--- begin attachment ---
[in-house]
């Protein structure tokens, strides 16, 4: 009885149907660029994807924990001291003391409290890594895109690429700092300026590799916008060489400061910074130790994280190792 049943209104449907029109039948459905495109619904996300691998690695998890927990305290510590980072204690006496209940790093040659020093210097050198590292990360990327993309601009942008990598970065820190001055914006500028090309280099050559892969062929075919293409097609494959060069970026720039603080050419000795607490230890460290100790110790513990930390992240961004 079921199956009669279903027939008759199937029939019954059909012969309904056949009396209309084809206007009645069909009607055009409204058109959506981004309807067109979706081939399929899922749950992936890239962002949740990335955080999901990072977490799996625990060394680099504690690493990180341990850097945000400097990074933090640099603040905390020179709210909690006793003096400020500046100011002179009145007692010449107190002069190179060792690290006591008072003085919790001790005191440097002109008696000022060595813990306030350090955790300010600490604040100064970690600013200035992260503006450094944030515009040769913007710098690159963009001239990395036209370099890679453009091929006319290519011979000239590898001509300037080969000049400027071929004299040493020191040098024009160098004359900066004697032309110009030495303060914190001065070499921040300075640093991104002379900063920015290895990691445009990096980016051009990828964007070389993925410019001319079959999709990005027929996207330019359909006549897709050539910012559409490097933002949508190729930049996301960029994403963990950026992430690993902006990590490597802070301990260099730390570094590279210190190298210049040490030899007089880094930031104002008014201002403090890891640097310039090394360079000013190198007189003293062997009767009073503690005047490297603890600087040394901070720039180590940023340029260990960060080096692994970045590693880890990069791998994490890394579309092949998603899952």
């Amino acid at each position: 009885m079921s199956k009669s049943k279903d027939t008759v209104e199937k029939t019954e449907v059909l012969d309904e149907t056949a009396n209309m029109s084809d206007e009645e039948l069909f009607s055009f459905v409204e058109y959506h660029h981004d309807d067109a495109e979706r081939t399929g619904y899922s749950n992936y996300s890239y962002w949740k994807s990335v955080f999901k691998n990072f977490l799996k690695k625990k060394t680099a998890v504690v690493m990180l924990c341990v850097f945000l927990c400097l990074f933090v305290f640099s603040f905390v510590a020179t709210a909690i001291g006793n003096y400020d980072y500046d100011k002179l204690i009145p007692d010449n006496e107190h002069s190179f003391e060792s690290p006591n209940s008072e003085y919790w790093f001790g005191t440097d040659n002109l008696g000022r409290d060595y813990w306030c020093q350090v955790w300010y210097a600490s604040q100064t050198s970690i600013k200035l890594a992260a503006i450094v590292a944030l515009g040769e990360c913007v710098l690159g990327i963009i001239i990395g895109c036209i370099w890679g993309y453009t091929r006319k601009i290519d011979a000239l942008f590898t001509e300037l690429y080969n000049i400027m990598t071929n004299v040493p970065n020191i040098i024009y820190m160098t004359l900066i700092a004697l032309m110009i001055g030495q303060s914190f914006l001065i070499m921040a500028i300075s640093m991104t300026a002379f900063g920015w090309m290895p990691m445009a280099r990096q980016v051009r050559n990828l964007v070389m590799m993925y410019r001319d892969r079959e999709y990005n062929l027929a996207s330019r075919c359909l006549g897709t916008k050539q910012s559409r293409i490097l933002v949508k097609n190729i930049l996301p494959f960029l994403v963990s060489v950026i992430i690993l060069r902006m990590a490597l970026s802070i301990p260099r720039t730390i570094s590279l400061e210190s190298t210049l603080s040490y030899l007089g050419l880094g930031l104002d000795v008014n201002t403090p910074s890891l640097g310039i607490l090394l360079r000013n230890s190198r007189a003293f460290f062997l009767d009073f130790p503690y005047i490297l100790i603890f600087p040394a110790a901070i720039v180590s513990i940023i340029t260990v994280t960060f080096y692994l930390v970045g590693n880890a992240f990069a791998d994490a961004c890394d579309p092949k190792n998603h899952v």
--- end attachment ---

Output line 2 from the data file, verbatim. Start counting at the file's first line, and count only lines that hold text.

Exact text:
């Protein structure tokens, strides 16, 4: 009885149907660029994807924990001291003391409290890594895109690429700092300026590799916008060489400061910074130790994280190792 049943209104449907029109039948459905495109619904996300691998690695998890927990305290510590980072204690006496209940790093040659020093210097050198590292990360990327993309601009942008990598970065820190001055914006500028090309280099050559892969062929075919293409097609494959060069970026720039603080050419000795607490230890460290100790110790513990930390992240961004 079921199956009669279903027939008759199937029939019954059909012969309904056949009396209309084809206007009645069909009607055009409204058109959506981004309807067109979706081939399929899922749950992936890239962002949740990335955080999901990072977490799996625990060394680099504690690493990180341990850097945000400097990074933090640099603040905390020179709210909690006793003096400020500046100011002179009145007692010449107190002069190179060792690290006591008072003085919790001790005191440097002109008696000022060595813990306030350090955790300010600490604040100064970690600013200035992260503006450094944030515009040769913007710098690159963009001239990395036209370099890679453009091929006319290519011979000239590898001509300037080969000049400027071929004299040493020191040098024009160098004359900066004697032309110009030495303060914190001065070499921040300075640093991104002379900063920015290895990691445009990096980016051009990828964007070389993925410019001319079959999709990005027929996207330019359909006549897709050539910012559409490097933002949508190729930049996301960029994403963990950026992430690993902006990590490597802070301990260099730390570094590279210190190298210049040490030899007089880094930031104002008014201002403090890891640097310039090394360079000013190198007189003293062997009767009073503690005047490297603890600087040394901070720039180590940023340029260990960060080096692994970045590693880890990069791998994490890394579309092949998603899952």